We are currently running on the new domain and server: www.Speed-Talk.com

IMPORTANT: Update your bookmarks to https://www.speed-talk.com/forum/
(Right-click the URL and select "Bookmark this link")

Base Oil Groups Explained

General engine tech -- Drag Racing to Circle Track

Moderator: Team

Post Reply
Kevin Johnson
HotPass
HotPass
Posts: 8668
Joined: Tue Nov 22, 2005 5:41 am
Location:

Base Oil Groups Explained

Post by Kevin Johnson » Thu Oct 03, 2019 9:03 am


David Redszus
Guru
Guru
Posts: 7858
Joined: Tue Nov 27, 2007 9:27 am
Location: Chicago
Contact:

Re: Base Oil Groups Explained

Post by David Redszus » Sat Oct 05, 2019 4:43 pm

A worthwhile and useful article, Kevin. Thanks for posting it.

It should make clear the benefit of oil analysis instead of conjecture and marketing hype.

GLHS60
HotPass
HotPass
Posts: 974
Joined: Fri Oct 15, 2010 1:55 am
Location: Sherwood Park, Alberta, Canada

Re: Base Oil Groups Explained

Post by GLHS60 » Sun Feb 16, 2020 5:42 pm

Agreed!!

In my case where my analysis is anecdotal I'm very wary of hype.

I've been randomly mixing oils for about 50 yrs with no observable bad effects.

Mostly stock Engines but some Drag, dirt track and Turbo applications.

About 1997 I built a 2.2 Engine for my 1986 Omni Turbo and regularly run 24 PSI.

Originally I used Mobil 1 but suffered an annoying valve train tick after a hard run.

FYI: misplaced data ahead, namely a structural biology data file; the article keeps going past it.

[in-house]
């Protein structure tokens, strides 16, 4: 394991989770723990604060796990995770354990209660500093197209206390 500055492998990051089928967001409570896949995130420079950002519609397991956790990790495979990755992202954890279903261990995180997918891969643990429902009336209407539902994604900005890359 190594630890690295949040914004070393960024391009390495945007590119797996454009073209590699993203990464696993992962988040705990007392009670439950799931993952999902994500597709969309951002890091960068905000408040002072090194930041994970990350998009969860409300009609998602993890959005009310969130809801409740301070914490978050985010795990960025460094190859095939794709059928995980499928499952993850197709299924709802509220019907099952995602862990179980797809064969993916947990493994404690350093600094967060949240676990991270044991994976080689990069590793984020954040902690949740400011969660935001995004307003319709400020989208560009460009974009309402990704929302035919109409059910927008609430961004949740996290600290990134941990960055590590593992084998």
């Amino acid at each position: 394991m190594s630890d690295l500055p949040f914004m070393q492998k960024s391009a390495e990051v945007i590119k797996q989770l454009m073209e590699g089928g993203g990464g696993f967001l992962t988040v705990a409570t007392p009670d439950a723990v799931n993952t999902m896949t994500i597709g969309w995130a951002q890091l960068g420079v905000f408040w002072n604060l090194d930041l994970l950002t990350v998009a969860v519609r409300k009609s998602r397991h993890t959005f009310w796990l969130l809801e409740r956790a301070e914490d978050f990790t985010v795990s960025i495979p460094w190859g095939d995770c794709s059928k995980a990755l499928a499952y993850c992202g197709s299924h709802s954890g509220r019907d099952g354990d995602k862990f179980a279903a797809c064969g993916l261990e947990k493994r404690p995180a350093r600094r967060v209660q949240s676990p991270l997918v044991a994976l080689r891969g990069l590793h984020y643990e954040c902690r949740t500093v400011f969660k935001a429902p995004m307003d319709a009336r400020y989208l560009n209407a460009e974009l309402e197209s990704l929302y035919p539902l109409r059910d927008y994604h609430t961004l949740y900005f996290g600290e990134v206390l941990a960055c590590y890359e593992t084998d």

A switch to Quaker State # 30 eliminated the tick with no other changes.

It's thought the lack of a bleed hole in the hydraulic lash adjuster is the cause.

Many adapt later 2.4 lash adjusters to the ancient 2.2/2.5's as they have a bleed hole.

Any good anecdotal analyst can't be content with one change so Mobil 1 was tried again often.

Results were consistent, Mobil 1 was the ticker after a run, all other conventionals were better.

It ran great on a diet of #40 HD conventional with about a qt of synthetic after that.

About 2 yrs ago I disassembled the Engine for some upgrades and it was in excellent condition.

The crank, bearings and Super 60 slider cam were about as perfect as one could hope.

The Super 60 cam has a poor reputation as many have reported early catastrophic failures.

All the while my many vehicles that came and went have lived on the same #40 with something.

The something is some synthetic and lighter weight depending on conditions and whats on sale.

My 2001 Sebring Sedan 2.7L V6, that my wife bought new received dealer oil while under warranty.

2.7 has been wonderful but many report sludging, related to a leaking internal water pump gasket.

After the warranty period I ran it on every combination from straight 40 to 5-20 and in between.

It presently had 350 + k and it still runs excellent, it's never had any actual Engine work.

I replaced the water pump gasket and spark plugs at about 180 K as maintenance/precaution.

All this blabber is mostly me practicing typing after a stroke and mostly about agreeing with you.

I'm thinking most any available Engine oil is fine in most any Engine.

I'm very wary of marketing hype.

Thanks
Randy


David Redszus wrote:
Sat Oct 05, 2019 4:43 pm
A worthwhile and useful article, Kevin. Thanks for posting it.

It should make clear the benefit of oil analysis instead of conjecture and marketing hype.
Sherwood Park
Alberta,Canada